You’ve seen players complain about the NBA’s new “90 seconds from intros to tip off” rule, saying the fans love their pregame handshake rituals. You’ve seen the media complain that the NBA fun police are out, taking cues from the NFL.
Now you can add a coach to the list of those who don’t like the rule. Doc Rivers came out and said he actually tries to coach in that window and the NBA rule cuts him off. Via CSNNE.com.
“I think they forgot that the coach actually has to draw up a play before the opening (tip),” said Boston’s Doc Rivers. “You usually do that. … I like why we’re doing it. I just think we need to re-think the time. Ninety seconds is not enough. We probably need 30 more seconds or a minute.”
Rivers is right.
My issue with this is the seeming arbitrariness of it. I get the NBA wants to speed up the game — that’s a good intention — but there are a lot of other, more effective ways to attack that. Zach Lowe laid out a series at Grantland. Personally, I like the idea of limiting the number of timeouts a coach can call in the final two minutes of a game, that is where things drag out and where I just want to see the players play. Don’t eliminate them, but what about two timeouts in the final two minutes per team?
Nah, handshake rituals and coaches pregame plans are the real culprits. Not television.
With so much focus in recent weeks being on NBA players speaking out on social issues, it’s worth remembering that Kareem Abdul-Jabbar has been one of the most vocal athletes in America on these things for decades. The Hall of Fame and all-time leading scorer in NBA history addressed the Democratic National Convention on Thursday evening, urging voters to vote for Hillary Clinton in November, and opened his remarks by introducing himself as Michael Jordan, because “Donald Trump couldn’t tell the difference.”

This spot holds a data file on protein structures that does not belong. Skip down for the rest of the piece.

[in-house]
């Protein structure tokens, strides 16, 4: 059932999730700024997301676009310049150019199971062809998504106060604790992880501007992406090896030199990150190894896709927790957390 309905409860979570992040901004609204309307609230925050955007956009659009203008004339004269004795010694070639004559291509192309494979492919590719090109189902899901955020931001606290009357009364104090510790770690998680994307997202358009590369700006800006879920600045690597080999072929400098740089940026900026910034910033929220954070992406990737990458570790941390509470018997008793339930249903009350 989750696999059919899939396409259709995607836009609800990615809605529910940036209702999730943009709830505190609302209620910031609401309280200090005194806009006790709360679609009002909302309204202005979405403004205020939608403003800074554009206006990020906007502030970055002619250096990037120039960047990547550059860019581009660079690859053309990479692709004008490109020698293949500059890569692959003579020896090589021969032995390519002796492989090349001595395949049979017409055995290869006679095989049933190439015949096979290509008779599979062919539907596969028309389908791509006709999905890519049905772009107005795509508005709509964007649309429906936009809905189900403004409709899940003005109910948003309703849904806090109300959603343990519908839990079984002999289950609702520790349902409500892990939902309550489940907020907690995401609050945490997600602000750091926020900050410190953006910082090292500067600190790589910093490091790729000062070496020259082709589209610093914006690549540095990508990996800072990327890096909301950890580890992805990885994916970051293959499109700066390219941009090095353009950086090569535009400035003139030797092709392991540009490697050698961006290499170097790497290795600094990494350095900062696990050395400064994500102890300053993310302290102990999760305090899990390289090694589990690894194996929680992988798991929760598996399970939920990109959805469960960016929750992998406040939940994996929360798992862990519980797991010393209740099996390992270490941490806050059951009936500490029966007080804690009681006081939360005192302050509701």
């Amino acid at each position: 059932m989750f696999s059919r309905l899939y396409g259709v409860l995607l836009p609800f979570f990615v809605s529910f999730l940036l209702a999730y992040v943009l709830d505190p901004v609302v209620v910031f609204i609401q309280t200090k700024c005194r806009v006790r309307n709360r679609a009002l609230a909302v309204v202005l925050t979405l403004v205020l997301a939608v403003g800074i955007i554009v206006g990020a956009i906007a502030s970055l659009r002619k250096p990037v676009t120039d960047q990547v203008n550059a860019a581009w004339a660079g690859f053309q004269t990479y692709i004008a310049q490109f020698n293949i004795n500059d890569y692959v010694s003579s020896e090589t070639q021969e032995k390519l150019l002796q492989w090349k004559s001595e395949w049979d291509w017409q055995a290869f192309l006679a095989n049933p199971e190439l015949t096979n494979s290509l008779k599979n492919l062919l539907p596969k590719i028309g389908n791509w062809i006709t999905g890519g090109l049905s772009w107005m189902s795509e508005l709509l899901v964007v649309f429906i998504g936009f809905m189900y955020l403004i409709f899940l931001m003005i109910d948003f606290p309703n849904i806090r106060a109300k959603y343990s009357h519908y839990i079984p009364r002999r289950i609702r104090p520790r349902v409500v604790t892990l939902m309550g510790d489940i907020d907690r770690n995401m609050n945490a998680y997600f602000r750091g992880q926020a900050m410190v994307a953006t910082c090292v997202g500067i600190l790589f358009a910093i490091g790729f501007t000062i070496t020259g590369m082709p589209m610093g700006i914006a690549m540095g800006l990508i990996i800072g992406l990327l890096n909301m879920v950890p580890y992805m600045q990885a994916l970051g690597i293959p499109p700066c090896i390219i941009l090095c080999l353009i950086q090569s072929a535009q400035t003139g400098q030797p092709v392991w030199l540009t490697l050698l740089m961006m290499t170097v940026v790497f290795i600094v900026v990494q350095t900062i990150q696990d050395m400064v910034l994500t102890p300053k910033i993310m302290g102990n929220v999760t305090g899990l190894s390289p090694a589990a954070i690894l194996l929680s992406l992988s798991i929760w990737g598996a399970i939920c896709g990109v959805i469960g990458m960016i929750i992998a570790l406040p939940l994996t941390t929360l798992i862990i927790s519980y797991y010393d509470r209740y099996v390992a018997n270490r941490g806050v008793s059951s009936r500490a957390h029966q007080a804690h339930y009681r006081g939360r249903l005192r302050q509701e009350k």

You can watch the video of his speech below:
In the weeks since Kevin Durant announced he was signing with the Golden State Warriors, we have yet to hear Russell Westbrook speak on his former teammate’s decision. This week, ESPN.com’s Royce Young indicated in a podcast interview that Durant was telling Westbrook and others in the days leading up to his decision that he was coming back to Oklahoma City. He later walked back his report, saying he misspoke. On Thursday, Durant himself told The Vertical‘s Shams Charania that he never said any such thing, or misled Westbrook or anyone else about his intentions.
“It’s false,” Durant told The Vertical on Thursday. “I didn’t say that – words about me telling Russell or Nick that I would stay or leave never came out of my mouth. We met as teammates, but no promises came out of it. In this day and age, I can’t control anything people claim out there. Someone can go out and say something random right now, and people will believe it.
“I never told Russell or Nick [Collison], ‘All right, guys, I’m coming back to the Thunder’ – and then a week later, I decide not to. Never happened. I don’t operate like that. I heard people say that story, but it’s not the truth.”
So that settles that.
CHICAGO (AP) The Chicago Bulls have signed guard Spencer Dinwiddie.
The Bulls acquired Dinwiddie in a trade with Detroit last month and waived him three weeks ago. He spent two years with the Pistons and appeared in 12 games last season, averaging 4.8 points and 13.3 minutes.
The Bulls announced the move Thursday.